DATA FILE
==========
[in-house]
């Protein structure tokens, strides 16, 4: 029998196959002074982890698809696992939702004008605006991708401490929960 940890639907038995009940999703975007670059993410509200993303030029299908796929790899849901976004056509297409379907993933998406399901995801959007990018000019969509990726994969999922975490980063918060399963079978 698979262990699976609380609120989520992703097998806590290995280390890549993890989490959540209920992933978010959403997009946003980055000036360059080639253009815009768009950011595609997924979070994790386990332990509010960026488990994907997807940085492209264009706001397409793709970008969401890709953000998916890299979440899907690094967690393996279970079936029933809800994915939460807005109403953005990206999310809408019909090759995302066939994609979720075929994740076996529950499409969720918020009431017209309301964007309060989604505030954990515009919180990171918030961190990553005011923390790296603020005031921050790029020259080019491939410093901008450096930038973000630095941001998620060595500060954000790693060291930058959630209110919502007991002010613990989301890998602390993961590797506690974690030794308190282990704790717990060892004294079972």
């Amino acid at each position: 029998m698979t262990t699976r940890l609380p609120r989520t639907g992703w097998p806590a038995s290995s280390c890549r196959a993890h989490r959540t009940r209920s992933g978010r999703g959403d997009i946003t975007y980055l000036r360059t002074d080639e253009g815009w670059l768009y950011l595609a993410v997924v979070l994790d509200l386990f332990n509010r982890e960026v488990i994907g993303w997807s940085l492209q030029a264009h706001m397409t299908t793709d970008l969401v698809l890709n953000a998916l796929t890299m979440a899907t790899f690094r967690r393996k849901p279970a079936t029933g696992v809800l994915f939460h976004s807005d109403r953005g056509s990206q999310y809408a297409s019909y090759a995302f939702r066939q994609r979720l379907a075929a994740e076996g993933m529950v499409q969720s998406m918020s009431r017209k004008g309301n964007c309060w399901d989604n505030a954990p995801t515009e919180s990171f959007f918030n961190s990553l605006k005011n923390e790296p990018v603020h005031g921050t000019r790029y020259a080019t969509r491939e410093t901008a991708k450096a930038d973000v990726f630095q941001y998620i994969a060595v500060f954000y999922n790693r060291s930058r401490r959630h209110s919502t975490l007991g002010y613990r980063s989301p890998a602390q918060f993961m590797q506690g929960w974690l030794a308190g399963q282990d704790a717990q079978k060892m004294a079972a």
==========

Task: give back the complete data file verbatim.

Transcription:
[in-house]
């Protein structure tokens, strides 16, 4: 029998196959002074982890698809696992939702004008605006991708401490929960 940890639907038995009940999703975007670059993410509200993303030029299908796929790899849901976004056509297409379907993933998406399901995801959007990018000019969509990726994969999922975490980063918060399963079978 698979262990699976609380609120989520992703097998806590290995280390890549993890989490959540209920992933978010959403997009946003980055000036360059080639253009815009768009950011595609997924979070994790386990332990509010960026488990994907997807940085492209264009706001397409793709970008969401890709953000998916890299979440899907690094967690393996279970079936029933809800994915939460807005109403953005990206999310809408019909090759995302066939994609979720075929994740076996529950499409969720918020009431017209309301964007309060989604505030954990515009919180990171918030961190990553005011923390790296603020005031921050790029020259080019491939410093901008450096930038973000630095941001998620060595500060954000790693060291930058959630209110919502007991002010613990989301890998602390993961590797506690974690030794308190282990704790717990060892004294079972």
């Amino acid at each position: 029998m698979t262990t699976r940890l609380p609120r989520t639907g992703w097998p806590a038995s290995s280390c890549r196959a993890h989490r959540t009940r209920s992933g978010r999703g959403d997009i946003t975007y980055l000036r360059t002074d080639e253009g815009w670059l768009y950011l595609a993410v997924v979070l994790d509200l386990f332990n509010r982890e960026v488990i994907g993303w997807s940085l492209q030029a264009h706001m397409t299908t793709d970008l969401v698809l890709n953000a998916l796929t890299m979440a899907t790899f690094r967690r393996k849901p279970a079936t029933g696992v809800l994915f939460h976004s807005d109403r953005g056509s990206q999310y809408a297409s019909y090759a995302f939702r066939q994609r979720l379907a075929a994740e076996g993933m529950v499409q969720s998406m918020s009431r017209k004008g309301n964007c309060w399901d989604n505030a954990p995801t515009e919180s990171f959007f918030n961190s990553l605006k005011n923390e790296p990018v603020h005031g921050t000019r790029y020259a080019t969509r491939e410093t901008a991708k450096a930038d973000v990726f630095q941001y998620i994969a060595v500060f954000y999922n790693r060291s930058r401490r959630h209110s919502t975490l007991g002010y613990r980063s989301p890998a602390q918060f993961m590797q506690g929960w974690l030794a308190g399963q282990d704790a717990q079978k060892m004294a079972a």